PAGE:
RICS Draft Update to the Global Red Book

Red Book Global Update 2022 - Proposed Changes

VPGA 8 Valuation of real property interests

This guidance provides additional commentary on certain specific topics and issues that arise in relation to the valuation of real estate, and is supplemental to IVS 400 Real Property Interests, IVS 410 Development Property and VPS 2. It expressly covers inspections and investigations, and includes important material on sustainability and ESG issues, which can be a market influence in relation to real estate.

1.3 (c) where relevant, information on any substantial outgoings and running costs, and the level of recovery from the occupier - energy efficiency and carbon emissions may be among a number of relevant factors when considering sustainability and ESG issues (see below)

2.6 Sustainability and environmental, social and governance (ESG) - Potential or actual constraints on the enjoyment and use of property caused by ESG issues may result from natural causes (such as flooding, severe storms and wildfires), from non-natural causes (such as contamination) or sometimes from a combination of the two (such as subsidence resulting from the historic extraction of minerals). Despite the considerable diversity of circumstances, the key question is always the extent to which the factors identified affect value. Particular care should be taken when assessing or commenting on ESG factors, as valuers may not have the specialist knowledge and experience required. In appropriate cases, the valuer may recommend making further enquiries and/or obtaining further specialist or expert advice in respect of these matters.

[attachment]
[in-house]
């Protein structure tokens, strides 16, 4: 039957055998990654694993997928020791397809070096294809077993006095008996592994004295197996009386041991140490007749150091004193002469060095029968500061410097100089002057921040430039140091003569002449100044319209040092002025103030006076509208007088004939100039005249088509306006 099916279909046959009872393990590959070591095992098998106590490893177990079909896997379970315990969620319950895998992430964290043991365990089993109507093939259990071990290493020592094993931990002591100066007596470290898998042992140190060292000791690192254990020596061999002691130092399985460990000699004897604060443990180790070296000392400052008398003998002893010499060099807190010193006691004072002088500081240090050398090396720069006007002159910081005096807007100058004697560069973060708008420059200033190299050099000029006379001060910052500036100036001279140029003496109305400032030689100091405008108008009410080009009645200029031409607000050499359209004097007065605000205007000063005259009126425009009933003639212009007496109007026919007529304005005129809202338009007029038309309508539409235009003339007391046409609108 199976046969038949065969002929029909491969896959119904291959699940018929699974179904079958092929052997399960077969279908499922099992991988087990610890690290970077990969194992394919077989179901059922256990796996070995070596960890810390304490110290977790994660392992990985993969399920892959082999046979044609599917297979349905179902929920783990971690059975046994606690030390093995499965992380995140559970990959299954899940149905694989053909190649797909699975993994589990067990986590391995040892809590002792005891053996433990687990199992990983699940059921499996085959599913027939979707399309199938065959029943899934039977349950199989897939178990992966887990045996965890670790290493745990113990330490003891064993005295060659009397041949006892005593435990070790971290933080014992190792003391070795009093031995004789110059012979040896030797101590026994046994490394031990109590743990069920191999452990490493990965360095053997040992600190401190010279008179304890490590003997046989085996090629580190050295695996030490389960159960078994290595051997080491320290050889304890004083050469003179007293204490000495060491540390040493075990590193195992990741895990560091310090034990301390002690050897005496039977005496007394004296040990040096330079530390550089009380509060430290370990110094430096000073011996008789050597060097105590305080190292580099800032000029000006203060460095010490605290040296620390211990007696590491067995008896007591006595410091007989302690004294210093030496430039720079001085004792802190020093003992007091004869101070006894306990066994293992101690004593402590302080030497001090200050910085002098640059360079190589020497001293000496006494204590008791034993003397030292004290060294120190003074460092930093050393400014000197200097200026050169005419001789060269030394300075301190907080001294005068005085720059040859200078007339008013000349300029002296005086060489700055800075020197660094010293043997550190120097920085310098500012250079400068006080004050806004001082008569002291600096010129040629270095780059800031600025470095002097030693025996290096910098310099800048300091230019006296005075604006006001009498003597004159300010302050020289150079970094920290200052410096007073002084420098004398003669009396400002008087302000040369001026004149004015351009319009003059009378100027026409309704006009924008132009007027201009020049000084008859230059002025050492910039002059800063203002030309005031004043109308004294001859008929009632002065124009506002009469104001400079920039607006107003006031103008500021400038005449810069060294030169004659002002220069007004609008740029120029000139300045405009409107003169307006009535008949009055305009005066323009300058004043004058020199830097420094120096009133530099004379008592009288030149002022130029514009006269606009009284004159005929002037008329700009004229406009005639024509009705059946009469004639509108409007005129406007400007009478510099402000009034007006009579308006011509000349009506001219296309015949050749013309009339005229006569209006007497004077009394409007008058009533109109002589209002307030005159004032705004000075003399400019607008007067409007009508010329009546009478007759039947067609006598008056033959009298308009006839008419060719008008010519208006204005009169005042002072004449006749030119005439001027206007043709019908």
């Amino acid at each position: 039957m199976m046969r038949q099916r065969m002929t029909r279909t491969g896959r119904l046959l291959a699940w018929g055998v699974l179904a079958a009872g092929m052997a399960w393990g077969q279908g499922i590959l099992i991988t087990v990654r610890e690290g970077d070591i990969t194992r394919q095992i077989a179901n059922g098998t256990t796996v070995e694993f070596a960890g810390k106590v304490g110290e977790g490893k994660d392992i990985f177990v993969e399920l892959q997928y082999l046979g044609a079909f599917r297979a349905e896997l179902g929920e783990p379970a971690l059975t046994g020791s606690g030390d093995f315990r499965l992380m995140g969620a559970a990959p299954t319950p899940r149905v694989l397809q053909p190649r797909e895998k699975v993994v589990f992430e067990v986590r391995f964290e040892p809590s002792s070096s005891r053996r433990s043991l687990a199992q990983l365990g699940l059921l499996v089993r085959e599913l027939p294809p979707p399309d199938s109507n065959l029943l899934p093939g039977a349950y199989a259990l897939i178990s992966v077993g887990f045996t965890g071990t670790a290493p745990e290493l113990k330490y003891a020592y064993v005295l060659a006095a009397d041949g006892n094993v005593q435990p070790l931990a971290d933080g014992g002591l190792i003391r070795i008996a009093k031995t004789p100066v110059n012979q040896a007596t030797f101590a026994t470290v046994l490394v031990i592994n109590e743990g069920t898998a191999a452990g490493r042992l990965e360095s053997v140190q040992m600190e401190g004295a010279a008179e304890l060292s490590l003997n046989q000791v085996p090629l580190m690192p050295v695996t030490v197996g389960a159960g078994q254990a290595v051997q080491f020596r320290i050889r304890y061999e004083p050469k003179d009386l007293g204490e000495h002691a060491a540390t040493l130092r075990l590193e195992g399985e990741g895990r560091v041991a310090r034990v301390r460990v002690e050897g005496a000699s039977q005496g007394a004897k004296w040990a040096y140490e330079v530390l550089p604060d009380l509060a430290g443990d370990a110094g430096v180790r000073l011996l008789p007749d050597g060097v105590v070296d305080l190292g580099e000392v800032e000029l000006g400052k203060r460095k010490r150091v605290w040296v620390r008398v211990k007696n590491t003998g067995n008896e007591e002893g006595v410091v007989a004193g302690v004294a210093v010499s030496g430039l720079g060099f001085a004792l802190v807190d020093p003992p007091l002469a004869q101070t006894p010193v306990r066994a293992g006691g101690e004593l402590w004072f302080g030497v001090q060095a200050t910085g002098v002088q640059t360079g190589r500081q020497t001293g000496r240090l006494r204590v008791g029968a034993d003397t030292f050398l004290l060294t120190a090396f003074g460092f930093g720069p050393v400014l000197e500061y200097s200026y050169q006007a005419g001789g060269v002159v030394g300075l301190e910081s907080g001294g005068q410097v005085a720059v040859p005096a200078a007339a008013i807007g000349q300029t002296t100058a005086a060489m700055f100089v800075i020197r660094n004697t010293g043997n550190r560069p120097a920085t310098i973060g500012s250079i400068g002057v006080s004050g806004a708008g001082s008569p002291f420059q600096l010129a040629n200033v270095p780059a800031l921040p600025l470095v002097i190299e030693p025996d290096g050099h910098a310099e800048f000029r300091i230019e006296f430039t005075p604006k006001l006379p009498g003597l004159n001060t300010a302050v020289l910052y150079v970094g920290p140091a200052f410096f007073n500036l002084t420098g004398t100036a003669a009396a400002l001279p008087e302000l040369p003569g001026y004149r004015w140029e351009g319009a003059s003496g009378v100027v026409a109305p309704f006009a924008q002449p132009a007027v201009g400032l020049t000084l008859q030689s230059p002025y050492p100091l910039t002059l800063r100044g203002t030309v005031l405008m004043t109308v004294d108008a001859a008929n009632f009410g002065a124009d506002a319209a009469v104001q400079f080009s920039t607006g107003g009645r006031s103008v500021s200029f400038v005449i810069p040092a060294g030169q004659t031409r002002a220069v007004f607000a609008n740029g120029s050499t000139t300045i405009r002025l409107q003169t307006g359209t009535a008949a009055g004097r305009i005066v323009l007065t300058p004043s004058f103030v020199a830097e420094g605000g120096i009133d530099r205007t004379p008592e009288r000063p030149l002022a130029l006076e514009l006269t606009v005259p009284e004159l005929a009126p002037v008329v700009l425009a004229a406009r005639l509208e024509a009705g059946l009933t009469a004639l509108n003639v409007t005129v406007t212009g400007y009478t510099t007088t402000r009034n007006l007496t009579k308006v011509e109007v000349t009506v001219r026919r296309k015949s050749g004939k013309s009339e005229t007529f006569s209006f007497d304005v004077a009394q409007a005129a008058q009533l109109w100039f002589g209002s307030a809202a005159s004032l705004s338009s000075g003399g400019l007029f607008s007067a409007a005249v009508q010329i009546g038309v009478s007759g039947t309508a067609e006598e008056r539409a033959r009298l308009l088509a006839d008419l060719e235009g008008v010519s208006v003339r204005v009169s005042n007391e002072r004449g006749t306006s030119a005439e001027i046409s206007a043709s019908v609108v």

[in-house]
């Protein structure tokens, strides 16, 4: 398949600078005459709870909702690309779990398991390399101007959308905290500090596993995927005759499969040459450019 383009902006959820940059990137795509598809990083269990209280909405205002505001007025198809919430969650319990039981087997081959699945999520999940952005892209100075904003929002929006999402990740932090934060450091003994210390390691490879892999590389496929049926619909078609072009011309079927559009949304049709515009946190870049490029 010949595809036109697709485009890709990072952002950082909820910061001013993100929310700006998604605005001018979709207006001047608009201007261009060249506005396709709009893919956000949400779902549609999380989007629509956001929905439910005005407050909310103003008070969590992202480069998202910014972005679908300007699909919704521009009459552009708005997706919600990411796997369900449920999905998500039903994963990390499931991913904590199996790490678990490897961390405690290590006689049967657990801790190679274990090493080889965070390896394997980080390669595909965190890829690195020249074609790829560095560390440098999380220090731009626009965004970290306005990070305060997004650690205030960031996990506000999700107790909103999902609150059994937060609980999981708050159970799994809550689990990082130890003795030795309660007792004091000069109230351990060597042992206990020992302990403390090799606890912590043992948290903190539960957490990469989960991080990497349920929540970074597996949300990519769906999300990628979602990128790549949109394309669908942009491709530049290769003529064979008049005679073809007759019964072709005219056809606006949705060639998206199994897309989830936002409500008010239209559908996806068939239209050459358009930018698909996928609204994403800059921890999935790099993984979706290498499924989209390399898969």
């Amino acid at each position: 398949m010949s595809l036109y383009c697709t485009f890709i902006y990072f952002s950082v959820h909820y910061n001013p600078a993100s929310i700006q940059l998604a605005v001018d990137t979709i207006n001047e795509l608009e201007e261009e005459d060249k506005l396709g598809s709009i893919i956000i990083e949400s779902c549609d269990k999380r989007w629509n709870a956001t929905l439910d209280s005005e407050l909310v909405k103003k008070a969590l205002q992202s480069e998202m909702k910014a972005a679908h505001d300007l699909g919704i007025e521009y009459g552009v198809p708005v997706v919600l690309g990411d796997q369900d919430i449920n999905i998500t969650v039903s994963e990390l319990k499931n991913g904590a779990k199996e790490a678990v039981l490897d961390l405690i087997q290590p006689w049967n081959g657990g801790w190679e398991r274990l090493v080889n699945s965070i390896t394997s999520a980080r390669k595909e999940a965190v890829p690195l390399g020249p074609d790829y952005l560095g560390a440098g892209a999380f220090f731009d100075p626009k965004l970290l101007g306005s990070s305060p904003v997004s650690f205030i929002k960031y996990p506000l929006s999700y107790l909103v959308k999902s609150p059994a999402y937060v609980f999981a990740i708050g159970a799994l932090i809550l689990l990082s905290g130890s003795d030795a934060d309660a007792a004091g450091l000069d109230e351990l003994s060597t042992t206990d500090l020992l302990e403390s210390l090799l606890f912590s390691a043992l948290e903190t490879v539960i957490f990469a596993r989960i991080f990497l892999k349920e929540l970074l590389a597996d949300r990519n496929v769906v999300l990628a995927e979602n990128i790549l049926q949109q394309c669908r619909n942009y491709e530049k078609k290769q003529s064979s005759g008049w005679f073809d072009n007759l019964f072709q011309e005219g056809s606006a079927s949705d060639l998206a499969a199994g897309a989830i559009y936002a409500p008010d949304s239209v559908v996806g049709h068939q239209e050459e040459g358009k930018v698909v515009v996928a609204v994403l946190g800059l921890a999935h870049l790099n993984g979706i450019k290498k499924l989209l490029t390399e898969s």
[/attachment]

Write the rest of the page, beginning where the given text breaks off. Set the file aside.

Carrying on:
The following paragraphs consider the matter in more detail.

a) Natural environmental constraints

i. Some property will be affected by environmental factors that are an inherent feature either of the property itself or of the surrounding area, and which have an impact on the value of the property interest. Examples include ground instability issues (such as swelling and shrinking clay, subsidence consequent on historic or current mineral extraction, etc.) and the risk of flooding from any mechanism. Resilience protection measures may alleviate the impact of the factor.

ii. Although detailed commentary on both the risks and the effects may be outside the realm of the valuer's direct knowledge and expertise, the presence, or potential presence, of these factors is something that can often be established in the course of a valuation inspection through normal enquiries or by local knowledge. Use of the relevant Property Observation Checklist from appendices A to C of the RICS guidance note Environmental risks and global real estate, 1st edition (2018), may be of assistance when undertaking inspections. It is not just the risk of a particular event occurring that needs to be considered, but also the various consequences. For example, if the property has suffered a recent event such as flooding this may affect the availability of insurance cover, which, if material, should be reflected in the valuation.

iii. The valuer should be careful to state the limits that will apply to the extent of the investigations and the assumptions that will be made in relation to environmental matters, and should state any sources of information relied upon.

b) Non-natural constraints (contamination and hazardous substances)

i. A valuer may not be competent to advise on the nature or risks of contamination or hazardous substances, or on any costs involved with their removal. However, a valuer who has prior knowledge of the locality and experience of the type of property being valued can reasonably be expected to comment on the potential that may exist for contamination and the impact that this could have on value and marketability.

ii. The nature and risks may of course be directly attributable to the use of the property itself. For example, a number of businesses depend on activities that involve the use of hazardous substances or operate waste management activities that may be regarded as a nuisance by third parties. Although detailed commentary on such effects may be outside the realm of the valuer's expertise, their presence, or potential presence, is something that can often be established in the course of a valuation inspection through normal enquiries or by local knowledge.